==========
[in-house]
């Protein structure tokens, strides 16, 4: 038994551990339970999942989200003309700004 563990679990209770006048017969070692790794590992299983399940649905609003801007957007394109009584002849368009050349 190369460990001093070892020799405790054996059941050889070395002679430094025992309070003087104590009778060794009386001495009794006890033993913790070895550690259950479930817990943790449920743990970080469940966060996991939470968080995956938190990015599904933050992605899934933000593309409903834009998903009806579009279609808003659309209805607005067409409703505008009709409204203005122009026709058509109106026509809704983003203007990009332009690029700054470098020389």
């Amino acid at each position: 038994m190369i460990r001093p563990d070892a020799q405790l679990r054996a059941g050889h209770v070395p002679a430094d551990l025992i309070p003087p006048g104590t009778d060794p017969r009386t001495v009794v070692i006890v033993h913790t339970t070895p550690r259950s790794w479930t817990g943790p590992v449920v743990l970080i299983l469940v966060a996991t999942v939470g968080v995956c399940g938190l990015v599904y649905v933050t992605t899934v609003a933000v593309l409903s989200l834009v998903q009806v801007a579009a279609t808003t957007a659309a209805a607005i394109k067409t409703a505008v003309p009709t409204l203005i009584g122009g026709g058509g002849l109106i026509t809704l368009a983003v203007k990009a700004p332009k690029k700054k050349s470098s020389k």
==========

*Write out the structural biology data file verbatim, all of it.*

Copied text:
[in-house]
């Protein structure tokens, strides 16, 4: 038994551990339970999942989200003309700004 563990679990209770006048017969070692790794590992299983399940649905609003801007957007394109009584002849368009050349 190369460990001093070892020799405790054996059941050889070395002679430094025992309070003087104590009778060794009386001495009794006890033993913790070895550690259950479930817990943790449920743990970080469940966060996991939470968080995956938190990015599904933050992605899934933000593309409903834009998903009806579009279609808003659309209805607005067409409703505008009709409204203005122009026709058509109106026509809704983003203007990009332009690029700054470098020389």
């Amino acid at each position: 038994m190369i460990r001093p563990d070892a020799q405790l679990r054996a059941g050889h209770v070395p002679a430094d551990l025992i309070p003087p006048g104590t009778d060794p017969r009386t001495v009794v070692i006890v033993h913790t339970t070895p550690r259950s790794w479930t817990g943790p590992v449920v743990l970080i299983l469940v966060a996991t999942v939470g968080v995956c399940g938190l990015v599904y649905v933050t992605t899934v609003a933000v593309l409903s989200l834009v998903q009806v801007a579009a279609t808003t957007a659309a209805a607005i394109k067409t409703a505008v003309p009709t409204l203005i009584g122009g026709g058509g002849l109106i026509t809704l368009a983003v203007k990009a700004p332009k690029k700054k050349s470098s020389k």